The OpenDialog Manifesto
Ronald Ashri and Maaike Coppens
Conversations are central to everything we do as humans. They are our instinctive medium of communication. We use conversations to collaborate, coordinate, problem solve and learn but also simply to express our feelings and have fun.
Building software that interacts with us in our natural interaction mode is an obvious next step in the evolution of digital experiences. While conversations may not be the best or only viable solution for all scenarios, we believe that software applications will evolve to make it the default or predominant interaction mode. We call such applications conversational applications.
Conversational applications help us automate, scale and improve interactions between organisations and users. They can help simplify problem-solving and make knowledge more accessible. Conversational applications enable purpose-led conversations at scale, available at any moment and through a variety of channels. This enables humans to focus on the conversations that matter most.
We are building OpenDialog to provide an open-source conversational experience platform. A tool that enables anyone to design, develop, test, deploy, manage and improve conversational applications.
This manifesto captures our views on what is at the core of conversational applications and what the most important design principles are. These ideas underpin our vision for OpenDialog.
The Nature of Conversational Applications
These statements provide our view of what conversational applications mean and what they are there for. They are not meant to describe all possible approaches to automated chat solutions. Instead, they focus on conversational applications, digital tools that help us get things done. They are the principles that guide more specific design or technical choices.
Conversations have purpose
A conversational application exists to help people achieve an end goal, not to sustain an open-ended conversation.
Conversations never exist in a vacuum
Each participant brings to a conversation their own goals, capabilities, motivations, biases and societal context (yes the bots too).
Conversations create connections and shape relationships
The overall context within which the conversational application is experienced matters. Every single interaction and every word or symbol is important and needs careful attention as it influences the relationship.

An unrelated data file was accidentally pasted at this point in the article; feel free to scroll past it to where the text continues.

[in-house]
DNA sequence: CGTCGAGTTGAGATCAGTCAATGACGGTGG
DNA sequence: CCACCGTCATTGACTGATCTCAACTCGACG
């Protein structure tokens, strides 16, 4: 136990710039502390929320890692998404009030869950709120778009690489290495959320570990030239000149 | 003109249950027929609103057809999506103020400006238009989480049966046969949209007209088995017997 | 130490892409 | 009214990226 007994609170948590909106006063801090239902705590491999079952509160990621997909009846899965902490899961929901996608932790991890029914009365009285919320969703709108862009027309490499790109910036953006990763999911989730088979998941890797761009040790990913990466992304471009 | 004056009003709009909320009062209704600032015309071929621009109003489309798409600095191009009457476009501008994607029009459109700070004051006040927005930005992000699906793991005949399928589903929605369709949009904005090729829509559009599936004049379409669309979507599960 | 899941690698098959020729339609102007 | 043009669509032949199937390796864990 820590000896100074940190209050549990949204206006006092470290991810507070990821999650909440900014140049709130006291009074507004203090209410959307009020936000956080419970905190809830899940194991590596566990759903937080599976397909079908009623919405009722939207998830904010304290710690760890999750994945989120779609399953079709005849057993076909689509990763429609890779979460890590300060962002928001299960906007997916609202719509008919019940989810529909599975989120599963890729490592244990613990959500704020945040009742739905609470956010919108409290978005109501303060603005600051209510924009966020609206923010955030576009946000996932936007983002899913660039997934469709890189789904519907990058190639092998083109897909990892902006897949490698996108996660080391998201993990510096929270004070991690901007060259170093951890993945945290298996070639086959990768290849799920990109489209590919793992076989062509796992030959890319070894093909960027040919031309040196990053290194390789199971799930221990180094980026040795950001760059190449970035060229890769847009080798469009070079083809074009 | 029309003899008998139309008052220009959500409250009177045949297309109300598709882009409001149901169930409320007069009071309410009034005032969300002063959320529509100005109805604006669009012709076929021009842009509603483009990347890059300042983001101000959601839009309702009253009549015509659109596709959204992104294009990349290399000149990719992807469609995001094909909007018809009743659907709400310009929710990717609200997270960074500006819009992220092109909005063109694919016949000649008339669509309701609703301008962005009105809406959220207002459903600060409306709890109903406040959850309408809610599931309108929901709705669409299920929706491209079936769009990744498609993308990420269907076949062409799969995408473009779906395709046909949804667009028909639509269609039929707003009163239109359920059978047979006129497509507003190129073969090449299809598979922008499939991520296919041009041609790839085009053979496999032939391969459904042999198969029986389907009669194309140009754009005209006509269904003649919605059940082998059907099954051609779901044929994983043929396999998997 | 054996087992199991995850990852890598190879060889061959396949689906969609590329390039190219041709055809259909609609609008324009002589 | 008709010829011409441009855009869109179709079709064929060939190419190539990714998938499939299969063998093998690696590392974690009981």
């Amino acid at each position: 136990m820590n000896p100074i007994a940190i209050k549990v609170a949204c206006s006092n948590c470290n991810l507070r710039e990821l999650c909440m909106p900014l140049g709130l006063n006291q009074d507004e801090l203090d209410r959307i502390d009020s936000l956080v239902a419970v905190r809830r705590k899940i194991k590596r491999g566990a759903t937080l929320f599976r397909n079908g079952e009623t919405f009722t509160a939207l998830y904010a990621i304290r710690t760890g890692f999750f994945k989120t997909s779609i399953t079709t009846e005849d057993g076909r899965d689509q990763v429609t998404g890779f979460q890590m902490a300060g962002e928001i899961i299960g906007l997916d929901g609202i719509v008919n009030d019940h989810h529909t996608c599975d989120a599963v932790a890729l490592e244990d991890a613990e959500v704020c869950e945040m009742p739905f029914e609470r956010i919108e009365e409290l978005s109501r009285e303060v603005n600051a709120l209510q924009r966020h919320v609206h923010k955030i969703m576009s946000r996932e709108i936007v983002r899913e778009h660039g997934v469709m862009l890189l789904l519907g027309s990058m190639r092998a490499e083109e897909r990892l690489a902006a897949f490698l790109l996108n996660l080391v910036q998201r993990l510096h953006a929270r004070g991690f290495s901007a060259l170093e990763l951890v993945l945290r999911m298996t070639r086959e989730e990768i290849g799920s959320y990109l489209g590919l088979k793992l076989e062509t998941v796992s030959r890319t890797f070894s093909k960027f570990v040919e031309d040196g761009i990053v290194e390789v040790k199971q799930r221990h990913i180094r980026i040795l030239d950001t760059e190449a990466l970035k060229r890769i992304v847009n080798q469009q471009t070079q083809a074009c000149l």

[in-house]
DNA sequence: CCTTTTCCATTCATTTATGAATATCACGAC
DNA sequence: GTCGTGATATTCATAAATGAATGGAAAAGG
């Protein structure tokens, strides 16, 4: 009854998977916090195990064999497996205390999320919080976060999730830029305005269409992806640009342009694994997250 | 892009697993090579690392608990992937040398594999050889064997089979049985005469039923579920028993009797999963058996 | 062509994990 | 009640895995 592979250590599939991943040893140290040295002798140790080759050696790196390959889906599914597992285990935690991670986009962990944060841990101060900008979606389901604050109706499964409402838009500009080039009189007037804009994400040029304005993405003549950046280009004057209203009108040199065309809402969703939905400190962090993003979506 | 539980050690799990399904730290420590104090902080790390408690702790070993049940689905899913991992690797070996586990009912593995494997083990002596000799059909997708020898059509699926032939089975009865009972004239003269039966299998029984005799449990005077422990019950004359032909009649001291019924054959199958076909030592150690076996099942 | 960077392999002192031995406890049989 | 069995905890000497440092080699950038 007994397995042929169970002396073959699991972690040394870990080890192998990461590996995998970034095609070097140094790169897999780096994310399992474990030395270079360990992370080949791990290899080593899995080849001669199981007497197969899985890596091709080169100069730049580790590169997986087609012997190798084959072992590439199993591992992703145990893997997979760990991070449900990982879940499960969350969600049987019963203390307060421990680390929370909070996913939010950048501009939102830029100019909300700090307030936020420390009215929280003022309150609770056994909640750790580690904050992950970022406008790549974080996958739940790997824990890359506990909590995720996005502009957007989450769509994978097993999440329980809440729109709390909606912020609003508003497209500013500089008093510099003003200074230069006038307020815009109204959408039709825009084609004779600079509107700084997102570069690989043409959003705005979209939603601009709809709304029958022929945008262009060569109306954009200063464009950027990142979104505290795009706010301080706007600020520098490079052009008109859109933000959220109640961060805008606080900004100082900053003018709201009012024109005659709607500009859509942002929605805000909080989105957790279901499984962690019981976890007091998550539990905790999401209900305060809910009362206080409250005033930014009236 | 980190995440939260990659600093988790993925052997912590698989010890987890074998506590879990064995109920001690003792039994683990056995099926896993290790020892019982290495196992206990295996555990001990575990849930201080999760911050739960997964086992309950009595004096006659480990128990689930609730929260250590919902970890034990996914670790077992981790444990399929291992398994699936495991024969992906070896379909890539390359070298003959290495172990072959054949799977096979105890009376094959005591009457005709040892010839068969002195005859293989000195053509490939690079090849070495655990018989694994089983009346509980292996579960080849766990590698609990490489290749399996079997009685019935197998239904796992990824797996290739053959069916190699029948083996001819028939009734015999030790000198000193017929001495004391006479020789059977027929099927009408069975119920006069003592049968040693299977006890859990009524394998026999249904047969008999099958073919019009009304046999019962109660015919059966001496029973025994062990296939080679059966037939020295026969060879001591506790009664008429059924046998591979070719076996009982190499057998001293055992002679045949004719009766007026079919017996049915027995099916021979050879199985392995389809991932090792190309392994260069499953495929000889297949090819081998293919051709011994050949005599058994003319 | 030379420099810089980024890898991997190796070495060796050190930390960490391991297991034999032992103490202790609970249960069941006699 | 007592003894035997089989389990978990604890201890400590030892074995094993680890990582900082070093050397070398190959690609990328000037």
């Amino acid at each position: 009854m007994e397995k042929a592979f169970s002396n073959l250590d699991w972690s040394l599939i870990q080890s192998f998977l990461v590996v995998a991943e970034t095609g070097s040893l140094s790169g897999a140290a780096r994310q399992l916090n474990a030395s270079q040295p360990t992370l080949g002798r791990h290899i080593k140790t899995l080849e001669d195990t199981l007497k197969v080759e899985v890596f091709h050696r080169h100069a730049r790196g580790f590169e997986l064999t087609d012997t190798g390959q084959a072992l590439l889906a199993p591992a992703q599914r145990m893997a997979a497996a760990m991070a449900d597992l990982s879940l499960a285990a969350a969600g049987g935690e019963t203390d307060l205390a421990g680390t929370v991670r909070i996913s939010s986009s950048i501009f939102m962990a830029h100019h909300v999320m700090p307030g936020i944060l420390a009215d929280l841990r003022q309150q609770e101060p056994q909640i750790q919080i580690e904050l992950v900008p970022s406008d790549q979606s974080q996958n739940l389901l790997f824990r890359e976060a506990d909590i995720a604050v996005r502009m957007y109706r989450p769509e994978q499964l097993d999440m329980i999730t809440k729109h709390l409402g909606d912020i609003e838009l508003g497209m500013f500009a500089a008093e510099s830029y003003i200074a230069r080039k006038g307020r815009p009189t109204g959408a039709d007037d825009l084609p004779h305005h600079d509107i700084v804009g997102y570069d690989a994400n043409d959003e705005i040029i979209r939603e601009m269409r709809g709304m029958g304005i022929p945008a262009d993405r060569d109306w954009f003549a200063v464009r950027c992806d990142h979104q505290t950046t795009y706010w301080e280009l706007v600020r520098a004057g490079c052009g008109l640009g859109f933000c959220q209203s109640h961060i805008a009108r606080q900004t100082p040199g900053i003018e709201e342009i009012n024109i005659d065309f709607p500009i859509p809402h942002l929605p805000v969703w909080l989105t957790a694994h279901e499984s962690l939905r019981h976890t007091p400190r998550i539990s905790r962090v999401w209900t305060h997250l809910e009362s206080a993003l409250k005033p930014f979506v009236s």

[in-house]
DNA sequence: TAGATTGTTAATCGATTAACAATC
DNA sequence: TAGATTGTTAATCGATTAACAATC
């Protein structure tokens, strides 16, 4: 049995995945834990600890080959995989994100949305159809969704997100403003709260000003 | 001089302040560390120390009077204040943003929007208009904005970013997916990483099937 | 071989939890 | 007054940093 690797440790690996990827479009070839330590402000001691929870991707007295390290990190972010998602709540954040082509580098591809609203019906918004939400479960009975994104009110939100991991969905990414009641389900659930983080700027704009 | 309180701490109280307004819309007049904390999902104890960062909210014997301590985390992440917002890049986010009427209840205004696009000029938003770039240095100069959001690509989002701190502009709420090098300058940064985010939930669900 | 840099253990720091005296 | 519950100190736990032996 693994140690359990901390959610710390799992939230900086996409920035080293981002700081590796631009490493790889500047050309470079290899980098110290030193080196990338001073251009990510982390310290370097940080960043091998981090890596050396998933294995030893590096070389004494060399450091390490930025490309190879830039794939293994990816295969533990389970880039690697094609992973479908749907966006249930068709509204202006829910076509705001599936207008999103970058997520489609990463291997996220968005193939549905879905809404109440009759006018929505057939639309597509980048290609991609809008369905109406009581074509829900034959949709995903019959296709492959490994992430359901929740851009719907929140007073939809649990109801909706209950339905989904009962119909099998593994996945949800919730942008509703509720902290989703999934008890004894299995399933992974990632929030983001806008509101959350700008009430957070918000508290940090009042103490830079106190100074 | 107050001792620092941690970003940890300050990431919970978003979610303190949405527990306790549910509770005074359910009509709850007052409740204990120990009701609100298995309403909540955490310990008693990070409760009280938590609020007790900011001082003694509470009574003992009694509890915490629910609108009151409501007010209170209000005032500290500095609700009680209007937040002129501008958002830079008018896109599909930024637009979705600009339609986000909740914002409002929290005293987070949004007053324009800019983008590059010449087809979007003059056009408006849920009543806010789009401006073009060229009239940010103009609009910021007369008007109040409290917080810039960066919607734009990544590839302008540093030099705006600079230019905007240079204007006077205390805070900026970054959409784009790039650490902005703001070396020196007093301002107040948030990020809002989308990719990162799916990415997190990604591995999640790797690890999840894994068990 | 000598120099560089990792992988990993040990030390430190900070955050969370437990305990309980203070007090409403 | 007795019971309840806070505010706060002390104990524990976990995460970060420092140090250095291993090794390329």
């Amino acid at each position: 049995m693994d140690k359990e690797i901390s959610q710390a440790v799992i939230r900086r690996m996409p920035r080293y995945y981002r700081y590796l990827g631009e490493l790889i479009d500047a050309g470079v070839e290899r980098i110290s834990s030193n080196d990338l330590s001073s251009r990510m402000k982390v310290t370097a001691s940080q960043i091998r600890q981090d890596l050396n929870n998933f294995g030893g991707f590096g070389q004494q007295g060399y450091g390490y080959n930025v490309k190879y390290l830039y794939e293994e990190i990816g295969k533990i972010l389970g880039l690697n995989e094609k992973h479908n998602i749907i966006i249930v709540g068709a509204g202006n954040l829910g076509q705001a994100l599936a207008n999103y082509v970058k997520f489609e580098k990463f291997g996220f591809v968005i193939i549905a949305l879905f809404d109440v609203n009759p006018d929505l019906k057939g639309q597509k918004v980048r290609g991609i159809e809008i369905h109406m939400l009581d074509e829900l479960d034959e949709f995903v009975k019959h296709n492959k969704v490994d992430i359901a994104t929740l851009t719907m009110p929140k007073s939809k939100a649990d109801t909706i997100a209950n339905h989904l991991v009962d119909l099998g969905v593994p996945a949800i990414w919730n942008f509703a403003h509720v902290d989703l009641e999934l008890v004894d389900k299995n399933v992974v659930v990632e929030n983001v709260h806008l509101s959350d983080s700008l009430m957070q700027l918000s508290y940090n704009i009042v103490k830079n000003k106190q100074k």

Conversations are dynamic, non-linear and multifaceted
Conversations are dynamic (they constantly change and evolve), non-linear (cause and effect cannot be easily predicted) and multifaceted (each participant has an evolving and different model of what is actually happening).
Conversations have multiple participants
A conversational application does not assume that there will be one human and one bot. It does not assume that the solution is a single bot. A conversational application takes a holistic perspective, viewing conversations as the sum of all participants and all possible interactions.
Conversations are a human-machine hybrid
Machines cannot fully learn human conversations and conversational applications cannot be fully designed by humans. Conversations need to be designed, taking into account both past experiences as well as future possibilities. At the same time, conversations are too complex to be solely designed by a human, algorithms need to support the process.
Conversational Application Design Principles
Conversations should be safe and private
Conversational design should, first and foremost, safeguard users. Conversations can create close and direct relationships, and with that comes the opportunity to mislead. It is the job of the conversation designer to ensure that conversations are safe and protect user privacy.
Conversations should be naturally artificial
Conversational applications should always be completely transparent about the fact that they are software designed to interact with humans. They should never attempt to trick the user that they are interacting with another human.
Conversations should be personally inclusive
Conversational applications should specifically take into account the complexity of language use and the diverse individual experiences, social context and linguistic realms of users.
Conversations should be globally local
Conversations cannot be translated as is. Throwing conversation fragments into an automated translation tool will not work. Conversations should have a localized feel while being scalable for global use.
Conversations should be singularly multi-channel
Conversational applications need to take into account the opportunities and challenges that each channel presents, whether it's text-based or voice-first. The overall conversational framework should support multiple channels and allow for specific flows to be used depending on the channel that the user is interacting on.
Conversations should be transparently structured
Conversational applications should be intuitively comprehensible to a user. The aim should neither be to support any possible interaction nor to constrain users to completely fixed interactions. The goal is to design a conversational space that clearly signposts the most important topics, steps and direction of travel while also enabling the user to engage in open conversations.